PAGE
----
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Fair Labor Lawyer by Marlene Trestman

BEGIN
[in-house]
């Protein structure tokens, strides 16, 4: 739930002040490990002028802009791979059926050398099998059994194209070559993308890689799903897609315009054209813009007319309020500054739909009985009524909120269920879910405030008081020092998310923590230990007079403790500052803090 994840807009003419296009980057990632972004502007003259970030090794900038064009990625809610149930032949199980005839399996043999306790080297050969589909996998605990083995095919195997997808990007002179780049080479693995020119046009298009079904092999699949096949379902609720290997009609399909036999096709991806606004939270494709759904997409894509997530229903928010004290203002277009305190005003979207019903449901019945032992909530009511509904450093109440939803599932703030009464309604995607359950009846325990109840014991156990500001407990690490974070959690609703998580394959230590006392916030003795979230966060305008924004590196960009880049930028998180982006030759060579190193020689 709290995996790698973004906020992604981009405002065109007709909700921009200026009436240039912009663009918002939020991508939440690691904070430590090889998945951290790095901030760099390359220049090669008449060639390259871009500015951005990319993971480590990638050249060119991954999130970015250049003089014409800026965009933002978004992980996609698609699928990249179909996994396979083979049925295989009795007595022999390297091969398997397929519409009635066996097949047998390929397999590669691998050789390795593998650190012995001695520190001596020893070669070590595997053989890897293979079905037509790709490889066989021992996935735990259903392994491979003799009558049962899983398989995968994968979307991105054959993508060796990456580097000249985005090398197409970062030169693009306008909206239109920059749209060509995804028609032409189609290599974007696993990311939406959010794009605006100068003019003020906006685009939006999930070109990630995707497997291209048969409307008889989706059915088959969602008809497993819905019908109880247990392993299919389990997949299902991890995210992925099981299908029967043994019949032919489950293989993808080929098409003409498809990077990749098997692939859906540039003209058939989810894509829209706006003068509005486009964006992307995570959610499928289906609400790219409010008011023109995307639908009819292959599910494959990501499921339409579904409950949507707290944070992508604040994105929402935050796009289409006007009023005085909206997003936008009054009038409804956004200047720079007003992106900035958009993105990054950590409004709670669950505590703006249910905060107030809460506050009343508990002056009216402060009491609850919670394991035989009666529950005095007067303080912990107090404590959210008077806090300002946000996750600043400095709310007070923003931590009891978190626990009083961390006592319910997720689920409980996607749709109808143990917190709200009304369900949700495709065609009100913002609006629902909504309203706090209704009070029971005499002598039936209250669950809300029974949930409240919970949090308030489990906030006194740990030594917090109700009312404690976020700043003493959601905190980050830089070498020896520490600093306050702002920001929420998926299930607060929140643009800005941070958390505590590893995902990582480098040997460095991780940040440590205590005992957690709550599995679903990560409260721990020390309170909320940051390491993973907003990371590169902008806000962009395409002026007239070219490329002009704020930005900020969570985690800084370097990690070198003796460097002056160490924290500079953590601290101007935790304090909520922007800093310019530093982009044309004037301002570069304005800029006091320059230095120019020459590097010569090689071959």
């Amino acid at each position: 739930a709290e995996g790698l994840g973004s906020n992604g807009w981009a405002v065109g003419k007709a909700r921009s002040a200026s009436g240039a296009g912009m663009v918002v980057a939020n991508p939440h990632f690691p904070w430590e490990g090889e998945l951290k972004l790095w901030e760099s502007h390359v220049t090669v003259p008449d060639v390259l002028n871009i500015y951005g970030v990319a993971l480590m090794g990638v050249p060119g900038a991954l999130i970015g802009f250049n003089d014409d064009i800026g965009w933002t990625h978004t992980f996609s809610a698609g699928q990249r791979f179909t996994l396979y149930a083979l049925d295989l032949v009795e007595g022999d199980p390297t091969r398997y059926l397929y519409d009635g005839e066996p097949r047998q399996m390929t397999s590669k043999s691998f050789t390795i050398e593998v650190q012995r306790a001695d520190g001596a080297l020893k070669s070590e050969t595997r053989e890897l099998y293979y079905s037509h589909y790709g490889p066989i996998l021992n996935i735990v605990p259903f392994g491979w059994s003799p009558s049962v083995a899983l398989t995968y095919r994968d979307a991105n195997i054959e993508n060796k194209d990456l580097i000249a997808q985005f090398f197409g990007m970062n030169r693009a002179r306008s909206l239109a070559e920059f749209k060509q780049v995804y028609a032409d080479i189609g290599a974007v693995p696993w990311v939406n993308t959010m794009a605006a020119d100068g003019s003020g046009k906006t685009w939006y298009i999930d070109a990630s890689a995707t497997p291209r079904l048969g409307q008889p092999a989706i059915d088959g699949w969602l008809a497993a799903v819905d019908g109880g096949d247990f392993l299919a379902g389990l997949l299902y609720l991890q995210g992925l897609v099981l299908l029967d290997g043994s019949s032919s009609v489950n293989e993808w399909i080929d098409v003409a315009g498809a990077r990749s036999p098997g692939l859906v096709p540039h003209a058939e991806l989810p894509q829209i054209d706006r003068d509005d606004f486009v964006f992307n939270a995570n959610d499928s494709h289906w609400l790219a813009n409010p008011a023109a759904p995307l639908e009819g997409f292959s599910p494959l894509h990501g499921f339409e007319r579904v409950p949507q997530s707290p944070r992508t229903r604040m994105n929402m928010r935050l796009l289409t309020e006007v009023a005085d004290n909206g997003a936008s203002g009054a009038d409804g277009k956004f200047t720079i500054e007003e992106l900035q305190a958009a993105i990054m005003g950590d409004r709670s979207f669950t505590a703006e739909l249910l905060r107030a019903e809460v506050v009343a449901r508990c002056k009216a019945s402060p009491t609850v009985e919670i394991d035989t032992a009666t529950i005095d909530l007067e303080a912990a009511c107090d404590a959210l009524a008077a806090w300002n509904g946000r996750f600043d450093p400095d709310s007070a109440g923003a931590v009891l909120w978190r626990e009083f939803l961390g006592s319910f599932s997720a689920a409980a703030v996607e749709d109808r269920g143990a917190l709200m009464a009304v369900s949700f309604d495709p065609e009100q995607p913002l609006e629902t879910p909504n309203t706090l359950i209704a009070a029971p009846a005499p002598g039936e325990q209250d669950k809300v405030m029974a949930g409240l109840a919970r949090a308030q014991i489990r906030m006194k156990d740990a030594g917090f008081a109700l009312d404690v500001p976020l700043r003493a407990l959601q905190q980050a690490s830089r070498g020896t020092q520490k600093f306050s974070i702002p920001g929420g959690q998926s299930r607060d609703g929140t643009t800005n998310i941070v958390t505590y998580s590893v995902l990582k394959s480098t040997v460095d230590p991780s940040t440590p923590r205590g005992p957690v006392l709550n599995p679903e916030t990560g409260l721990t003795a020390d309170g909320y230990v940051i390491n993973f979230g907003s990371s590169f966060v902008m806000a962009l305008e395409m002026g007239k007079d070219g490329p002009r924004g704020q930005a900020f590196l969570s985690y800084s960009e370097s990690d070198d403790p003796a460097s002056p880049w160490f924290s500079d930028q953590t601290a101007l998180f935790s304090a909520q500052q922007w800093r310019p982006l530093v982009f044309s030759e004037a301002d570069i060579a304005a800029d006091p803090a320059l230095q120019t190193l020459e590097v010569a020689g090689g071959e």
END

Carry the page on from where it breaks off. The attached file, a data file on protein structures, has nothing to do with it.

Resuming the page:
With funding from the National Endowment for the Humanities, the Hadassah-Brandeis Institute, and the Supreme Court Historical Society, Marlene Trestman wrote Fair Labor Lawyer for a general audience to recount Bessie Margolin’s fascinating and improbable journey from her childhood in New Orleans’s Jewish orphanage to her 24 arguments at the Supreme Court where she protected the wage and hour rights of millions of American workers. Along the way, she earned law degrees from Tulane and Yale, defended the constitutionality of the New Deal’s Tennessee Valley Authority, drafted the rules that established the American Military Tribunals for Nazi war crimes at Nuremberg, and became the nation’s top enforcer of the Equal Pay Act. If that were not enough to make Margolin interesting, she was beautiful, single and enjoyed clandestine romances with high profile (and married) Washington, D.C. lawyers, subjecting her to Congressional and FBI scrutiny. Because much of Margolin’s appellate experience was in the Fifth Federal Circuit (defending the TVA and enforcing the Fair Labor Standards Act on behalf of the Labor Department), her life offers much for BAFFC’s members.